Even while seeking to discredit the report’s findings, Turkey started releasing journalists, many of whom had never been convicted of a crime. By the time President Erdogan and Prime Minister Ahmet Davutoglu agreed to meet with a CPJ delegation in October 2014, only seven journalists remained in jail.

The meetings were contentious—Erdogan claimed to be against Internet and lashed out at The New York Times and CNN. But the government also made some meaningful commitments. The Justice Ministry pledged to facilitate access to the case files of the seven journalists, all of them Turkish, who remained behind bars. Prime Minister Ahmet Davutoglu promised to intervene in the cases of threatened reporters.

But when Turkey’s political environment began to shift, the dialogue ended. The factions that made up the governing coalition were feuding openly; the once promising peace talks with Kurdish militant groups were collapsing; the conflict in neighboring Syria was escalating, with arms flowing through Turkey and refugees fleeing the violence. After voters punished the governing party in Parliamentary elections last summer, Erdogan adopted a strategy of escalation and polarization in an effort to retain power.

Once again, journalists were caught in the crossfire. In September 2015, a team of reporters from Vice News operating in the Kurdish areas of Southeastern Turkey were detained on anti-terror charges. While two British journalists were eventually released, their stringer, Mohammed Rasool, was held more than four months. Today, he is out jail but still facing charges. A letter from CPJ to Davutoglu reminding him of the commitments he made was never answered. Meanwhile, CPJ contracted a Turkish lawyer to follow up the offer made by the Justice Minister to open up the case files of imprisoned journalists. She was never given access.

In November 2015, Turkish authorities jailed two leading journalists, Can Dundar and Erdem Gül, of the daily newspaper Cumhuriyet, and later charged them with exposing state secrets and aiding a terrorist group, which carries a life sentence. What the newspaper actually exposed—using video evidence—was that the Turkish government was clandestinely shipping weapons to Syrian rebels, weapons which presumably ended up in the hands of the Islamic State.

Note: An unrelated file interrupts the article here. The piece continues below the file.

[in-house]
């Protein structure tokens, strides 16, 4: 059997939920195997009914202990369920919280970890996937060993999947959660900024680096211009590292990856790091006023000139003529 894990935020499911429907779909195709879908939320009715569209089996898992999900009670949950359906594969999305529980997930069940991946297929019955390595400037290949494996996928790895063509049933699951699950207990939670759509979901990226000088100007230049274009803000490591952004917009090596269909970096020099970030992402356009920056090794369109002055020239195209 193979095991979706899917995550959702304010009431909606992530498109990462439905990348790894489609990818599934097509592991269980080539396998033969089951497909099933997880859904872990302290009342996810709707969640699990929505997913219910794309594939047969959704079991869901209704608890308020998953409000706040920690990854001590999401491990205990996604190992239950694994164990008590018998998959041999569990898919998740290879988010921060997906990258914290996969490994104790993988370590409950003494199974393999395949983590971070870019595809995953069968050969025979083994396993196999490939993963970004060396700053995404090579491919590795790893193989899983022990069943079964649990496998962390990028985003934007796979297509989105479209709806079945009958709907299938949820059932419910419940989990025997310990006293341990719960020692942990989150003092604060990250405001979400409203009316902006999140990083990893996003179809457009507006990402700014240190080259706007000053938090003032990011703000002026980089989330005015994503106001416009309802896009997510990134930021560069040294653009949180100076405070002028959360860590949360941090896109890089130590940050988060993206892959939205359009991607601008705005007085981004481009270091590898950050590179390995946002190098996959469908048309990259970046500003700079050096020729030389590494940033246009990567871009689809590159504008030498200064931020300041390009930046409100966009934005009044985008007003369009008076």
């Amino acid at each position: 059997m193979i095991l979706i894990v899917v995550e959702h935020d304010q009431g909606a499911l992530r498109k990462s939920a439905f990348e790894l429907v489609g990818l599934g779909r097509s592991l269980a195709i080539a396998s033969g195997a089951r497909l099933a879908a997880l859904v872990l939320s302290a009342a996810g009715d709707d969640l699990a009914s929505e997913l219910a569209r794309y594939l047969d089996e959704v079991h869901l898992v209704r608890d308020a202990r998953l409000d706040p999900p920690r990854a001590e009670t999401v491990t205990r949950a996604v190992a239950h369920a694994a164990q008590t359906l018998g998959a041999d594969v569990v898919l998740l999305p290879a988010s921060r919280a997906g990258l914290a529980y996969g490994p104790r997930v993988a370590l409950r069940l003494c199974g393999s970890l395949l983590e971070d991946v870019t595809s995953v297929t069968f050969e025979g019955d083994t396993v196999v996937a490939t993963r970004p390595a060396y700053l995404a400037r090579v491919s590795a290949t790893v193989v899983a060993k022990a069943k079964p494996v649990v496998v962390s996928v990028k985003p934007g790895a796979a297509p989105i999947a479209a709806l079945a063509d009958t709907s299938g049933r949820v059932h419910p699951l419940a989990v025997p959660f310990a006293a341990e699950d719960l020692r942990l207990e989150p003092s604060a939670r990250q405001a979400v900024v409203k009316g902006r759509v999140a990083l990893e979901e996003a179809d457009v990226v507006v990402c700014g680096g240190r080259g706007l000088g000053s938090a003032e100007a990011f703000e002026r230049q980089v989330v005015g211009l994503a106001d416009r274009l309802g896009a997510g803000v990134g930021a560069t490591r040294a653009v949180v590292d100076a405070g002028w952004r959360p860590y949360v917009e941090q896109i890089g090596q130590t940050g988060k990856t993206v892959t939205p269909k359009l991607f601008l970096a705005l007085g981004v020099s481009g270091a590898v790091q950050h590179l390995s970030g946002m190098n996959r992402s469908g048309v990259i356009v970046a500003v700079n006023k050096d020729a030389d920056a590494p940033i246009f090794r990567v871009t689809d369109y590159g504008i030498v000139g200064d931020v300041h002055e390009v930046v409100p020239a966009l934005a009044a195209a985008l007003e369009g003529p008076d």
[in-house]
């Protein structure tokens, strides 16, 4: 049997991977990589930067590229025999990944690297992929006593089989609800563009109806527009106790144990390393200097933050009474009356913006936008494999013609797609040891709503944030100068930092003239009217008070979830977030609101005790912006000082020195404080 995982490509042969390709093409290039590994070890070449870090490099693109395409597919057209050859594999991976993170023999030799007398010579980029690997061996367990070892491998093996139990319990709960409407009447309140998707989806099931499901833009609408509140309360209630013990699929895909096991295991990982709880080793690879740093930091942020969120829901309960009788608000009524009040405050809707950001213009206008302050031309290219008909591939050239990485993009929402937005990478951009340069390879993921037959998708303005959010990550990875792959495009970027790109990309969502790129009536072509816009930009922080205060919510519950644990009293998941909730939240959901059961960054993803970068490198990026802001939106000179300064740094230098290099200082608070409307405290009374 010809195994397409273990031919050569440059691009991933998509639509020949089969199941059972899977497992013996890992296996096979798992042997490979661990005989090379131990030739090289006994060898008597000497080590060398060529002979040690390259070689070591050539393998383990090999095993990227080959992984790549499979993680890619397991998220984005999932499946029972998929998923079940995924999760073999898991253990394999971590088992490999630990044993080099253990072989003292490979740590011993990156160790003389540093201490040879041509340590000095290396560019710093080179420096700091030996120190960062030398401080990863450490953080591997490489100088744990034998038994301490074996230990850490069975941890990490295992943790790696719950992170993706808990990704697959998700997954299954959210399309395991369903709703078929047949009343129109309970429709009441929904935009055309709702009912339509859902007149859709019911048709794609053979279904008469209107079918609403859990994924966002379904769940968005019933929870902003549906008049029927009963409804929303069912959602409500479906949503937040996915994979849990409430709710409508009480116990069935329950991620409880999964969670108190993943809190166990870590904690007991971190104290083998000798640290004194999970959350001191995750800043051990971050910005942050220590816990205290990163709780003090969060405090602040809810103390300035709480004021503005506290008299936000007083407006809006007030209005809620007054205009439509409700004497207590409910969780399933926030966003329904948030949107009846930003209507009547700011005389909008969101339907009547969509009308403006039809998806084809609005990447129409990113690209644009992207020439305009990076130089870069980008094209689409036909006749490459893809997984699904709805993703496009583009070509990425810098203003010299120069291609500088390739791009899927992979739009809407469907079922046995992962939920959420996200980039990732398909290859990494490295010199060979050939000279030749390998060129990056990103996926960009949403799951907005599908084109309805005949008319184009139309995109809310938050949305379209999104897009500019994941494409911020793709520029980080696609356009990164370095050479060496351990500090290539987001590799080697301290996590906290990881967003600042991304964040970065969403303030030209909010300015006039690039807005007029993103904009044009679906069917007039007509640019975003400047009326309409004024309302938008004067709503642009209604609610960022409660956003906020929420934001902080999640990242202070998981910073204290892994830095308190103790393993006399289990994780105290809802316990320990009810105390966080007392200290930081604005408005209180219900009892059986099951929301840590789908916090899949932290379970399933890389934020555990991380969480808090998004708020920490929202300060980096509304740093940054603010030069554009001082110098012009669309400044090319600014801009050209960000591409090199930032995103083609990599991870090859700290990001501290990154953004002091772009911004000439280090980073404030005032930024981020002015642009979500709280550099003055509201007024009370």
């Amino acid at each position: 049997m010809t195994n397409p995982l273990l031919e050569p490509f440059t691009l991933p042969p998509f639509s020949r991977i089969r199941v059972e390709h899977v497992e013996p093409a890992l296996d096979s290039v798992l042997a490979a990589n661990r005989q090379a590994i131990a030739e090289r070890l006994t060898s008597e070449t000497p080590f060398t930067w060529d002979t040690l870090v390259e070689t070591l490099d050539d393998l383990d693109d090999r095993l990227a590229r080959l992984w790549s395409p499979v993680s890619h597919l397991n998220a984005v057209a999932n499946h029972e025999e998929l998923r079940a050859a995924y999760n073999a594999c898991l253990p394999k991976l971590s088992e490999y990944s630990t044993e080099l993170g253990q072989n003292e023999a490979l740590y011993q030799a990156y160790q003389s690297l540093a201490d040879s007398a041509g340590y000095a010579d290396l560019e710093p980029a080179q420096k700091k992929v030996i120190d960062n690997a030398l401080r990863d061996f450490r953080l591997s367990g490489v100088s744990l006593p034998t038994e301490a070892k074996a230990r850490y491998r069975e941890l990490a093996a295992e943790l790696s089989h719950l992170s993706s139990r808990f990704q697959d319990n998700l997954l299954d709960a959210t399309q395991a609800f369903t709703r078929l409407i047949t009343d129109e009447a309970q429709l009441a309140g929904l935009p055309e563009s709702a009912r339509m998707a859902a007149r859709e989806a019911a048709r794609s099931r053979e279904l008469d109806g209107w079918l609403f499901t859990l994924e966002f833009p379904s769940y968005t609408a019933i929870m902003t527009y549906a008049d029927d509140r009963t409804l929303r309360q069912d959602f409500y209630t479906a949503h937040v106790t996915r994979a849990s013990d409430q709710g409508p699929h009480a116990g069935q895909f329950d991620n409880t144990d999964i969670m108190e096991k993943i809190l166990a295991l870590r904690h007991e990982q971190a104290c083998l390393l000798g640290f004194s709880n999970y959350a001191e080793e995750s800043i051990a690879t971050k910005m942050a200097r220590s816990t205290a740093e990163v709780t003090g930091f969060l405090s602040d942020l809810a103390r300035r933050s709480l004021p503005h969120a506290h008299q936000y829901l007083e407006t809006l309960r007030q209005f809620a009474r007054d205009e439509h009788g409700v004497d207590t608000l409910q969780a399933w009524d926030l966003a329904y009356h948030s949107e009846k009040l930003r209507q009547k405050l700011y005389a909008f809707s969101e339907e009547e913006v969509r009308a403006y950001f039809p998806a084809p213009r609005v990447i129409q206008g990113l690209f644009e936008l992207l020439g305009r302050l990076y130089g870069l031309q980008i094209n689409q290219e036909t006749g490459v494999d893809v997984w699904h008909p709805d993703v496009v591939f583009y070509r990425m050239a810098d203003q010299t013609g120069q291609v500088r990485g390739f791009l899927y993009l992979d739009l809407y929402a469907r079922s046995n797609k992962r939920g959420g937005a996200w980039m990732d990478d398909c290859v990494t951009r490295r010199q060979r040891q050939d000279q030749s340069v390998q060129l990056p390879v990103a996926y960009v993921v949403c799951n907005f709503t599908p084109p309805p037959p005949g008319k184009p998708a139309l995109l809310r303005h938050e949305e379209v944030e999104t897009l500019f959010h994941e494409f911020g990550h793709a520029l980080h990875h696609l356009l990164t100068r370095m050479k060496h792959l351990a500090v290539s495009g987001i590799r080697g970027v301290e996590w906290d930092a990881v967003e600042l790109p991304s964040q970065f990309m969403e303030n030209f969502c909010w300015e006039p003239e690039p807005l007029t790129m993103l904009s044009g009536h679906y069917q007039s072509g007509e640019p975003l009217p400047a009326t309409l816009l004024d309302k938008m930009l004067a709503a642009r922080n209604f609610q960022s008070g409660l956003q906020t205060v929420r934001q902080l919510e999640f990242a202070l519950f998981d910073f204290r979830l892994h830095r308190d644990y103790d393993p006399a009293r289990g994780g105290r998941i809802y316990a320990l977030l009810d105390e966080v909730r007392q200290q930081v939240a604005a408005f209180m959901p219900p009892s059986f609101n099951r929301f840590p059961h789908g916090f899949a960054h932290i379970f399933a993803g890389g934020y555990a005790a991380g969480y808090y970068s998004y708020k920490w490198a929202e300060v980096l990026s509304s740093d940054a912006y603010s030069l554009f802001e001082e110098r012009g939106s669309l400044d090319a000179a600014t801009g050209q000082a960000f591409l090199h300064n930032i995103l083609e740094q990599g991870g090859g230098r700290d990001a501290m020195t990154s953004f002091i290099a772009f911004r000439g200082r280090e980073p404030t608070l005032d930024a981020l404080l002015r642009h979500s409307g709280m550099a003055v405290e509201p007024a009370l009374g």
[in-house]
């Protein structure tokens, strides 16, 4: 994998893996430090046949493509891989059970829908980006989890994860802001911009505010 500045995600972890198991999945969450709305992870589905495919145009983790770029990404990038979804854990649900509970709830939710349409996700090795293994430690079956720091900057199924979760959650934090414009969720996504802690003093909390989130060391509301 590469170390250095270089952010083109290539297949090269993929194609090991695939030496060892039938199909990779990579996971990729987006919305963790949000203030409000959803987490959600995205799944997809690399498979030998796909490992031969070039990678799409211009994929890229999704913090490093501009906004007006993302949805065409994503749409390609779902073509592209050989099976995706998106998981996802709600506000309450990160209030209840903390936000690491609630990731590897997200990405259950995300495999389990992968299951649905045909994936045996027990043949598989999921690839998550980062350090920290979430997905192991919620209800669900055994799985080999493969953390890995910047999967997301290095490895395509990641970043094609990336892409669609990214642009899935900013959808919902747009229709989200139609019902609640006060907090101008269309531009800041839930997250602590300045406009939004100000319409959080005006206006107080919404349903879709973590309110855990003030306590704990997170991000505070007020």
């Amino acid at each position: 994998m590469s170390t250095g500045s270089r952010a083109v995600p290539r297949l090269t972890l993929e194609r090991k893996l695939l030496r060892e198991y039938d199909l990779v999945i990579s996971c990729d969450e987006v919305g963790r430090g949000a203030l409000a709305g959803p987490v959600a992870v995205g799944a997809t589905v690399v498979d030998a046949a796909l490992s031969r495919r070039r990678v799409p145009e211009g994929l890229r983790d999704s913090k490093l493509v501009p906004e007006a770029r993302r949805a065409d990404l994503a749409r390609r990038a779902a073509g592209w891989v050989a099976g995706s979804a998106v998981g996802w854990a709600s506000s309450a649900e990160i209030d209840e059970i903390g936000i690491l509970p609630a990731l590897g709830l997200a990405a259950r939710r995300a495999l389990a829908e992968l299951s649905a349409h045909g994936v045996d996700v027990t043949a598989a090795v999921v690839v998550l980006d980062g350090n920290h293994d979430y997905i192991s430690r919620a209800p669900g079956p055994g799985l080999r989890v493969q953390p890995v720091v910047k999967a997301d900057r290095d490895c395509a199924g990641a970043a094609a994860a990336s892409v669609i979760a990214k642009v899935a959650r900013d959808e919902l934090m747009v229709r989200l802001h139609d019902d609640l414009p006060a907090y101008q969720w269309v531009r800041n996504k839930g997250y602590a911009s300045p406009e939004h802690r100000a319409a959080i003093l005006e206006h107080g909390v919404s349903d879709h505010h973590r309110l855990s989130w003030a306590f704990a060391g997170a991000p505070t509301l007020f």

When it comes to fighting for press freedom in Turkey, there is no longer much point in engaging directly with the government.  A more effective strategy is to apply pressure externally and to orient the United States and Europe to take a more confrontational approach. Turkey will respond to the heightened pressure by continuing to utilize its strategic leverage, as it did recently with Germany. Chancellor Angela Merkel has felt compelled to pledge support for Turkey’s stalled EU bid in order to secure Ankara’s commitment to stem the flow of Syrian refugees into Europe.

But Turkey’s loses that leverage when its EU bid is off the table, as it should be when a country is gunning people down and brutally suppressing the media. Meanwhile, the US needs to link military cooperation with Turkey’s compliance with international human rights standards. Press freedom should be high on the list. If the crisis continues to escalate, economic sanctions and travel bans to the US for high officials should be considered.

At the moment, Turkey is not acting like a democratic ally that has lost its way. It’s acting like a threat to regional and global stability. Changing that will require the country’s leadership to create a more inclusive and tolerant society that can be a beacon for the region. But so long Turkey continues its relentless press freedom crackdown, that potential will never be realized.

Joel Simon is the founding director of the Journalism Protection Initiative at the Craig Newmark Graduate School of Journalism.